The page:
The Earth Avails

Mark Wunderlich, Author
Mark Wunderlich. Graywolf, $15 trade paper (88p) ISBN 978-1-55597-666-8
Reviewed on: 10/28/2013
Release date: 02/04/2014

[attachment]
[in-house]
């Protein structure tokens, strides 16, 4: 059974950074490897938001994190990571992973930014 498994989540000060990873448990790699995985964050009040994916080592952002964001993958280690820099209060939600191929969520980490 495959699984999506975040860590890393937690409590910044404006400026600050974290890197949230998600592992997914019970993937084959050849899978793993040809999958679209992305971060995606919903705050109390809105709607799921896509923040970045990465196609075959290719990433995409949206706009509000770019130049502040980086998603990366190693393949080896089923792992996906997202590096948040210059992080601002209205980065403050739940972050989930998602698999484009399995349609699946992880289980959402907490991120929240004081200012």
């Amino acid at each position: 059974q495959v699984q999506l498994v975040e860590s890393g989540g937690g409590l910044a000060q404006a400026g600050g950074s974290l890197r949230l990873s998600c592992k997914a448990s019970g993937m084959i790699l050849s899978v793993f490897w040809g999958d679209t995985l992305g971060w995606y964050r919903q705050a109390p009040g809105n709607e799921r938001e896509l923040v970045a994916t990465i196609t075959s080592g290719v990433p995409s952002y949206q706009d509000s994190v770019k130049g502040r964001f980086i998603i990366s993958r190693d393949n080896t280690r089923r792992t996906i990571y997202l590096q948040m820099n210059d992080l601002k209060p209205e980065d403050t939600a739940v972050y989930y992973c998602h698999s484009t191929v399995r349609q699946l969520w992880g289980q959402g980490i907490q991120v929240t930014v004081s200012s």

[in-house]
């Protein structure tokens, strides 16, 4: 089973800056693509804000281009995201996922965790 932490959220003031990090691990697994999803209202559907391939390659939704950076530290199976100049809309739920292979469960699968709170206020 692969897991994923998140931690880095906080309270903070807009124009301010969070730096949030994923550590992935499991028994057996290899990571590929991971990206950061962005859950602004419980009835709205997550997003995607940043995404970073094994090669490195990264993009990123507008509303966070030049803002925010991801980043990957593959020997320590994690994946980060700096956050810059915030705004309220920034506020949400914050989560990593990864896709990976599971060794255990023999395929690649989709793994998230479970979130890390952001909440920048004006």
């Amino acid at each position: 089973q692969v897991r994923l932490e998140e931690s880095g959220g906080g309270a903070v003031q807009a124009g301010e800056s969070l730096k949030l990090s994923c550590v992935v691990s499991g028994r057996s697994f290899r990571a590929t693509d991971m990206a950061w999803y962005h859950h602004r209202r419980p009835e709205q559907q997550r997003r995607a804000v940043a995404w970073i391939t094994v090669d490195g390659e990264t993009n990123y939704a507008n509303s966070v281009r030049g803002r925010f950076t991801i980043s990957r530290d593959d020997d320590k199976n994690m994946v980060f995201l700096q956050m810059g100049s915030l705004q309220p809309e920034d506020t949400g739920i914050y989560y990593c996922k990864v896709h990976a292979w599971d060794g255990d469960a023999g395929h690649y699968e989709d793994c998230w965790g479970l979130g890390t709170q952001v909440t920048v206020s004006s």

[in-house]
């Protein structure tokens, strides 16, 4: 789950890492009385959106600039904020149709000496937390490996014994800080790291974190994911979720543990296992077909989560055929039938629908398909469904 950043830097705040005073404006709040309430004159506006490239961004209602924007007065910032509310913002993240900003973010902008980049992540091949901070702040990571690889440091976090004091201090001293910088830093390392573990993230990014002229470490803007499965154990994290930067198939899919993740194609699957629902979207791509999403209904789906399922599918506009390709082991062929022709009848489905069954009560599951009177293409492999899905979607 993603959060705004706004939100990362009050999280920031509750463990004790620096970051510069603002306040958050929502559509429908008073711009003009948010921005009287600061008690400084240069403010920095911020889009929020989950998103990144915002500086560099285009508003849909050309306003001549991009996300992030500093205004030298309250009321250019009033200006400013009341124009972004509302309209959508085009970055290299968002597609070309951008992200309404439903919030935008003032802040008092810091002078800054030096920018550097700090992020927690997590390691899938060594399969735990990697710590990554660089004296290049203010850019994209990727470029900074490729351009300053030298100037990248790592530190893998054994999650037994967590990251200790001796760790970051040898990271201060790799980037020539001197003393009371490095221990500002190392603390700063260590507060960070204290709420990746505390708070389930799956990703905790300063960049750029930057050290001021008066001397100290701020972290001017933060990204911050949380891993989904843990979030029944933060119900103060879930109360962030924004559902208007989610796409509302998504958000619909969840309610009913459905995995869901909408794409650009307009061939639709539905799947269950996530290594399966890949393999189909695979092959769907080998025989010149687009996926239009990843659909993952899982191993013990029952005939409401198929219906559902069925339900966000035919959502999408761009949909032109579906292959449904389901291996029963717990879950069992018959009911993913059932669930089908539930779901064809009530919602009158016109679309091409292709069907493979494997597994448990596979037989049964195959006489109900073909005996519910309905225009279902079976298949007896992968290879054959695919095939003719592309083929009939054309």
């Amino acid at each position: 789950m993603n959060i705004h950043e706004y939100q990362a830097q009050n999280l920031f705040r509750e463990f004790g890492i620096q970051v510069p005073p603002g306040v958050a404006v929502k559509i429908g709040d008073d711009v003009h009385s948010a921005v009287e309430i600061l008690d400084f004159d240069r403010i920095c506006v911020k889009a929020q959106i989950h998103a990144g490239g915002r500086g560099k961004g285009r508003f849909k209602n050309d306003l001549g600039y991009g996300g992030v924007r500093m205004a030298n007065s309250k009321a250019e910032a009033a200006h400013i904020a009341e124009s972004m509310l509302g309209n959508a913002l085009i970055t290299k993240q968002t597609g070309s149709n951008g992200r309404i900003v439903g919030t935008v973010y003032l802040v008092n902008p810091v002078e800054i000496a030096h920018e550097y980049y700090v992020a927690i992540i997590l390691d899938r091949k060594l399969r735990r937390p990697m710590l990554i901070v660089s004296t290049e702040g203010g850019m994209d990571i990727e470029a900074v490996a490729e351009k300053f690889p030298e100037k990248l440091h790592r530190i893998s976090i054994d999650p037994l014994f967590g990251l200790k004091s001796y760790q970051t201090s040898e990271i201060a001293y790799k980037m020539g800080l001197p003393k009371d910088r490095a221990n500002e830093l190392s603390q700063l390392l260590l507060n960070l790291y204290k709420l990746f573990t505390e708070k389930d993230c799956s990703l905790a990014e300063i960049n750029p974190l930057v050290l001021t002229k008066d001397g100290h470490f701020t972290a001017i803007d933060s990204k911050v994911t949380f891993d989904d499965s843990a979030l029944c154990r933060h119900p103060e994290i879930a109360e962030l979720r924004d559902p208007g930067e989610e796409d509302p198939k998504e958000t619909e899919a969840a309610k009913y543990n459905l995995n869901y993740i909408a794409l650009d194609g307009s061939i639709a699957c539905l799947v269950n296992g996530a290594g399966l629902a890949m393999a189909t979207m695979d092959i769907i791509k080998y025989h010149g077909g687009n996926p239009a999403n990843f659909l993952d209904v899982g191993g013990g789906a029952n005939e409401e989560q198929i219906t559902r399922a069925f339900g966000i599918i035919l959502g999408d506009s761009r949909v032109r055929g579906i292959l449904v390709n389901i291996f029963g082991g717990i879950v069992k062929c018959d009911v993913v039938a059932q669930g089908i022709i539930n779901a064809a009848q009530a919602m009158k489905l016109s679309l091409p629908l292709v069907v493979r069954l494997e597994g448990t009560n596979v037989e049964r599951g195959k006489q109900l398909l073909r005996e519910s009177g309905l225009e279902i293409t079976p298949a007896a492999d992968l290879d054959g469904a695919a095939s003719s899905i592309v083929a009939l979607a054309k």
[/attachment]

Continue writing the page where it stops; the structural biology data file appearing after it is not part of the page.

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“My day will be spent here, in the middle of things,/ feeding split logs into the stove,” declares Wunderlich, or one of his thoughtful surrogates, midway through this ambitiously unified, quietly wise, and insistently rural third collection, where the sadder-but-wiser midpoints of adult lives, the agricultural middle of the United States, and the very center of the literary tradition called georgic (poems of advice for farmers) find unlikely springboards and inspirations in 19th-century German-American prayers. One series (“Prayer for the Fruits of the Field,” “A Servant’s Prayer”) began as free adaptations from a prayer book designed for Midwestern immigrants. Humility, practicality, self-chastisement and hope emerge, in unrhymed couplets, musical paragraphs, and stately free verse, through language at once restrained and humane. “So far I have warded off the worst of things,” begins “Prayer in a Time of Sickness,” though some of his wilder animals—“the albino deer was found drowned in a slough”—are not even as lucky as that. Perhaps the strongest standalone poem, “Driftless Elegy,” considers the poet’s own childlessness and the decline of his western Wisconsin home town. Wunderlich (Voluntary Servitude) became known for warm, urbane poems, often of same-sex eros. Here he switches his stylistic allegiance to plainspokenness, to the speech of the hills and plains, striking a hard-to-match tone of gentle humility, expanding his poetic powers. (Feb.)
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